[eebill] Convention on Education 24/09/05

organised by Sahmat & Democratic Teachers' Front

Hindu report: Yechury demands equity in education
http://www.hindu.com/2005/09/25/stories/2005092502781000.htm

Social Jurist paper:


From: "Social Jurist" <[email protected]>

Subject: Article for Circulation, Publication and Suggestions
Date: Sat, 24 Sep 2005 10:27:35 +0530

COMMERCIALISATION OF EDUCATION AND ROLE OF STATE: RECENT TRENDS IN JUDICIAL DECISIONS AND LEGISLATIONS

Ashok Agarwal, Advocate



I. SUPREME COURT JUDGMENTS IN TMA PAI FOUNDATION, ISLAMIC ACADEMY FOUNDATION AND P.A.INAMDAR CASES



The dictum of total autonomy to the private educational institutions as given by the 11-judge bench of the Supreme Court in T.M.A.Pai Foundation case (2002) 8 SCC 481 and taken forward by 7-judge bench of the same Court in P.A.Inamdar's case JT 2005 (7) 313 is nothing short of granting licence to perpetuate the existing inequity in education. These judgments are not influenced by the social-justice-philosophy of the Constitution of India but are primarily influenced by the philosophy of Liberalization, Privatisation and Globalization.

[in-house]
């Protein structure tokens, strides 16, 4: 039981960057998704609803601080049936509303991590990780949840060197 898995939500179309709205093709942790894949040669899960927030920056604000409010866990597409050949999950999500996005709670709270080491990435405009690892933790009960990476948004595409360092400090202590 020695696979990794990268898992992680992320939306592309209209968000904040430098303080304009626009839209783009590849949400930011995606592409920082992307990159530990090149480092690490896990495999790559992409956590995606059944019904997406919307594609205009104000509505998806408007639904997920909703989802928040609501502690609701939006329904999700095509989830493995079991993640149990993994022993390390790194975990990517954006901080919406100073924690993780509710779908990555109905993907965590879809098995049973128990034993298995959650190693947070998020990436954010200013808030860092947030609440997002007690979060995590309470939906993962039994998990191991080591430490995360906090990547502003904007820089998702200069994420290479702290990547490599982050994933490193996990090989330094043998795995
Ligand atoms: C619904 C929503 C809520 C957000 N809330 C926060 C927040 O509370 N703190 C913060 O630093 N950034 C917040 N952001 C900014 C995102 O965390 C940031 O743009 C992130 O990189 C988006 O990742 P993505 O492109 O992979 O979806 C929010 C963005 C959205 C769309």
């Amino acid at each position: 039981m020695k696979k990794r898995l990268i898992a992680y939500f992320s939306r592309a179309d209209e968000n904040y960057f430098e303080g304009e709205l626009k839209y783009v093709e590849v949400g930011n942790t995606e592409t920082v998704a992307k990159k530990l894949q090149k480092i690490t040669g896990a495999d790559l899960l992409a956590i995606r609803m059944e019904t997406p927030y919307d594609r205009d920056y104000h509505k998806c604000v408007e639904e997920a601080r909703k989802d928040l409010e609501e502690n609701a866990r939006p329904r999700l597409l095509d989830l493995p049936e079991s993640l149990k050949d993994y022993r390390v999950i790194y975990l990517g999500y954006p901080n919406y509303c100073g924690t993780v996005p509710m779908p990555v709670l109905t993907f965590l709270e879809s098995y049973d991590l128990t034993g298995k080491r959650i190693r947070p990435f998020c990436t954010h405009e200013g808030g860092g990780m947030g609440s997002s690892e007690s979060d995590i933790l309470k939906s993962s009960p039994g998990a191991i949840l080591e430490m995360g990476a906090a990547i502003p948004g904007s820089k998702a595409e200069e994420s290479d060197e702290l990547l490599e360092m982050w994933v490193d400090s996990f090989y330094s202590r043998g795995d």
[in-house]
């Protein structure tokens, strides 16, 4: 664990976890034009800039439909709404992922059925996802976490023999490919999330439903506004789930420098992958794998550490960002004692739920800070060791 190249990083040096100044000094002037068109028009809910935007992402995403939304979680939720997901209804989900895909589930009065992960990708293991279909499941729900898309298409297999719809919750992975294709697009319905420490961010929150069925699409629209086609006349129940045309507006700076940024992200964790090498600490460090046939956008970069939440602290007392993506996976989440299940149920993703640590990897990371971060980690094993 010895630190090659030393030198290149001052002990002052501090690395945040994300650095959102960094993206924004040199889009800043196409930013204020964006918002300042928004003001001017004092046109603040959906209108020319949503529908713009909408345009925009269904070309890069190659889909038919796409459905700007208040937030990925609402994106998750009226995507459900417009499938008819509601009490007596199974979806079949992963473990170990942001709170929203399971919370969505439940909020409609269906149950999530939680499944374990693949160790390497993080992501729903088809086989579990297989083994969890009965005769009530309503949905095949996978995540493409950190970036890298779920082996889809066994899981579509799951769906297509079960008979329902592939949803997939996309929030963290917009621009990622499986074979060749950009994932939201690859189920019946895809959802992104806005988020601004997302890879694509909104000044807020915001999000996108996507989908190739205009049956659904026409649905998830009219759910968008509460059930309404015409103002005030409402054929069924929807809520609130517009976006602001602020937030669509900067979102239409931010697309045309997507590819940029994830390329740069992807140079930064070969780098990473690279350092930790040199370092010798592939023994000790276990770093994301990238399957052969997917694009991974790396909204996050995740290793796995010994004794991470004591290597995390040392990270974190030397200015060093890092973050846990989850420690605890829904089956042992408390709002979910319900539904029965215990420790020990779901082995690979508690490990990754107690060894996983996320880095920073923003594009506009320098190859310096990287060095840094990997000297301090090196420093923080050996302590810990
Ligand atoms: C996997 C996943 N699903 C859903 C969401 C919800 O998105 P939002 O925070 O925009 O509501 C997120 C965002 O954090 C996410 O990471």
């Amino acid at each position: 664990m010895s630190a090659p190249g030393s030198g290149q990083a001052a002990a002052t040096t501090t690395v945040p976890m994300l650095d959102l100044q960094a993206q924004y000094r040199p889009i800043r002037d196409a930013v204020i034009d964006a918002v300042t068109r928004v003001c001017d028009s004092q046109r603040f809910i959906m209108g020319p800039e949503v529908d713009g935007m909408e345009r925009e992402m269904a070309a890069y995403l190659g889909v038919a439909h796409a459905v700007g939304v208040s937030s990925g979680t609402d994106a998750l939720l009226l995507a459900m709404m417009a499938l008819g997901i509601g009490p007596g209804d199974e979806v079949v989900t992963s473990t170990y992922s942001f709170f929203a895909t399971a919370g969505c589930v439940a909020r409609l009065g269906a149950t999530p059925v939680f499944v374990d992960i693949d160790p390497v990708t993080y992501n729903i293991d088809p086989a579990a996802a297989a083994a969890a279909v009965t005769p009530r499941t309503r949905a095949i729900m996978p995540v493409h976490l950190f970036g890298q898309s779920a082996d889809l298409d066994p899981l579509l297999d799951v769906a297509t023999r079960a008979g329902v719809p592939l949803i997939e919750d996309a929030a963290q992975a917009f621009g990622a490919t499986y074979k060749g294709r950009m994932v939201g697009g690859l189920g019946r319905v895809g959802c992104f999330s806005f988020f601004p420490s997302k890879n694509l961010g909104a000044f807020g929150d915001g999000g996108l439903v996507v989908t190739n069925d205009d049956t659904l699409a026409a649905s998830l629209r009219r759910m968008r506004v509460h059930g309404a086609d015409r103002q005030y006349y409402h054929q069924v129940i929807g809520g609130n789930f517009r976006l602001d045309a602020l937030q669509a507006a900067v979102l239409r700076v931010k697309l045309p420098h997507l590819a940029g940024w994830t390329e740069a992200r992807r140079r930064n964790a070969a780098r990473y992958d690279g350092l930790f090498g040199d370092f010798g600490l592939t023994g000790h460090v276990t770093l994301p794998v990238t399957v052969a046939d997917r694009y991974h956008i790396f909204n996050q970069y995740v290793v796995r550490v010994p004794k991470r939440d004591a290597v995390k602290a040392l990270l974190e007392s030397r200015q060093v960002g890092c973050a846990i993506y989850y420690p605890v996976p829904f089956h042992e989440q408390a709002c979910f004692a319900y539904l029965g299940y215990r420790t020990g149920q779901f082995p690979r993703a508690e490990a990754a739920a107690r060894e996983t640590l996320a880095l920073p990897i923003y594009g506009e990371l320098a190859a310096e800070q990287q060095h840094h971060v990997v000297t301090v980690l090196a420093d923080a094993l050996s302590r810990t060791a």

The above noted two judgments, in nutshell, lay down that (i) the State cannot insist on private unaided educational institutions to implement State's policy on reservation for granting admission to socially disadvantaged groups, (ii) a reservation up to 15% can be made available to less meritorious NRIs depending on the discretion of the management, (iii) the unaided educational institutions can claim unfettered fundamental right to choose the students to be allowed admissions and the procedure thereof and (iv) every unaided educational institution is free to devise its own fee structure.